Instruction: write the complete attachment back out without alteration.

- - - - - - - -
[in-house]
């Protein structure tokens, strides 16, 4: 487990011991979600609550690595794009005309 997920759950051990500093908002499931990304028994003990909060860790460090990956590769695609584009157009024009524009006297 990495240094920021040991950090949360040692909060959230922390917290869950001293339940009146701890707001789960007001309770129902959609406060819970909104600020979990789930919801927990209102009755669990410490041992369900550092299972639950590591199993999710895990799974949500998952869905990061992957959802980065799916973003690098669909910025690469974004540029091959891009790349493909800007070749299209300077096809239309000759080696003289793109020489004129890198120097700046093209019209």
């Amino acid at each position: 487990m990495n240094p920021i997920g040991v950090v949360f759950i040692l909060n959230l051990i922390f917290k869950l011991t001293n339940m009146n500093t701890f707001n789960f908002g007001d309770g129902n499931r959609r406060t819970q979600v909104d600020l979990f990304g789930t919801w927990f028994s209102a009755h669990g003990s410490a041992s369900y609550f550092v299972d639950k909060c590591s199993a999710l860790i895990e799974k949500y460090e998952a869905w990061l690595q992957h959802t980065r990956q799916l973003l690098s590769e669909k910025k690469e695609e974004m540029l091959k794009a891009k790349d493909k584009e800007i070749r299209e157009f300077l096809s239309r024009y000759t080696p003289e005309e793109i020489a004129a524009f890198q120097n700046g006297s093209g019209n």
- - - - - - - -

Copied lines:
[in-house]
């Protein structure tokens, strides 16, 4: 487990011991979600609550690595794009005309 997920759950051990500093908002499931990304028994003990909060860790460090990956590769695609584009157009024009524009006297 990495240094920021040991950090949360040692909060959230922390917290869950001293339940009146701890707001789960007001309770129902959609406060819970909104600020979990789930919801927990209102009755669990410490041992369900550092299972639950590591199993999710895990799974949500998952869905990061992957959802980065799916973003690098669909910025690469974004540029091959891009790349493909800007070749299209300077096809239309000759080696003289793109020489004129890198120097700046093209019209």
């Amino acid at each position: 487990m990495n240094p920021i997920g040991v950090v949360f759950i040692l909060n959230l051990i922390f917290k869950l011991t001293n339940m009146n500093t701890f707001n789960f908002g007001d309770g129902n499931r959609r406060t819970q979600v909104d600020l979990f990304g789930t919801w927990f028994s209102a009755h669990g003990s410490a041992s369900y609550f550092v299972d639950k909060c590591s199993a999710l860790i895990e799974k949500y460090e998952a869905w990061l690595q992957h959802t980065r990956q799916l973003l690098s590769e669909k910025k690469e695609e974004m540029l091959k794009a891009k790349d493909k584009e800007i070749r299209e157009f300077l096809s239309r024009y000759t080696p003289e005309e793109i020489a004129a524009f890198q120097n700046g006297s093209g019209n």